2. In some of the American states, parish is an ecclesiastical society not bounded by territorial limits; but the inhabitants of a town belonging to one church, though residing promiscuously among the people belonging to another church, are called a parish. This is particularly the case in Massachusetts. In Connecticut, the legal appellation of such a society is ecclesiastical society.

PAR'ISH, a. Belonging to a parish; having the spiritual charge of the inhabitants belonging to the same church; as a parish priest.

1. Belonging to a parish; as a parish church; parish records.

2. Maintained by the parish; as parish poor.

PAR'ISH, a.

  1. Belonging to a parish; having the spiritual charge of the inhabitants belonging to the same church; as, a parish priest. – Dryden.
  2. Belonging to a parish; as, a parish church; parish records.
  3. Maintained by the parish; as, parish poor. – Gay.

PAR'ISH, n. [Fr. paroisse; It. parrocchia; Sp. parroquia; Arm. parres; Ir. parraiste; usually deduced from the Low L. parochia, Gr. παροικια, a dwelling or near residence; παρα, near, and οικος, house, or οικεω, to dwell; or more probably from the Greek παροχη, a salary or largess, an allowance for support, from παρεχω, to afford, yield or supply, whence L. parocha, entertainment given to embassadors at the public expense; whence It. parrocchii. If Parish is to be deduced from either of these sources, it is probably from the latter, and parish is equivalent to benefice, living, as pre-bend, from L. præbeo. In German, pfarre signifies a benefice or parish; pfarrer or pfarrherr, a parson, the lord of a living or parish, and this is evidently from the same root as parson. I know not the origin of pfarre, but it coincides in elements with the W. pori, to graze, Corn. peuri, L. voro, Gr. βορα. The Italian and Spanish words are undoubtedly from the Latin and Greek, and the French paroisse may be from the same source.]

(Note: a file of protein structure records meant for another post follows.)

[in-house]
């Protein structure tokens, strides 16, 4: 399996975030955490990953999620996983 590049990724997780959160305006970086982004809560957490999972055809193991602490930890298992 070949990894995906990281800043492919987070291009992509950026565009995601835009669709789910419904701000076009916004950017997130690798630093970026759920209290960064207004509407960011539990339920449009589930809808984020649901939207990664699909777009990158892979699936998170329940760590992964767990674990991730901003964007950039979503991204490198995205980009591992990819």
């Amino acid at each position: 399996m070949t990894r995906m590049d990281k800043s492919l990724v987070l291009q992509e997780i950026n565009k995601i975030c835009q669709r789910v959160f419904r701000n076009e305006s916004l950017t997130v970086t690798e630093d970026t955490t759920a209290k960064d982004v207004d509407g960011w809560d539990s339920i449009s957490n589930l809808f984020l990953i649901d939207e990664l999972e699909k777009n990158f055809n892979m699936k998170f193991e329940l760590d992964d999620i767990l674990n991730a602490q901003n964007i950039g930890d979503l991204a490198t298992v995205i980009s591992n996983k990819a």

1. The precinct or territorial jurisdiction of a secular priest, or the precinct, the inhabitants of which belong to the same church.
  2. In some of the American states, parish is an ecclesiastical society not bounded by territorial limits; but the inhabitants of a town belonging to one church, though residing promiscuously among the people belonging to another church, are called a parish. This is particularly the case in Massachusetts. In Connecticut, the legal appellation of such a society is ecclesiastical society.

Par"ish
  1. That circuit of ground committed to the charge of one parson or vicar, or other minister having cure of souls therein.

    Cowell. (b)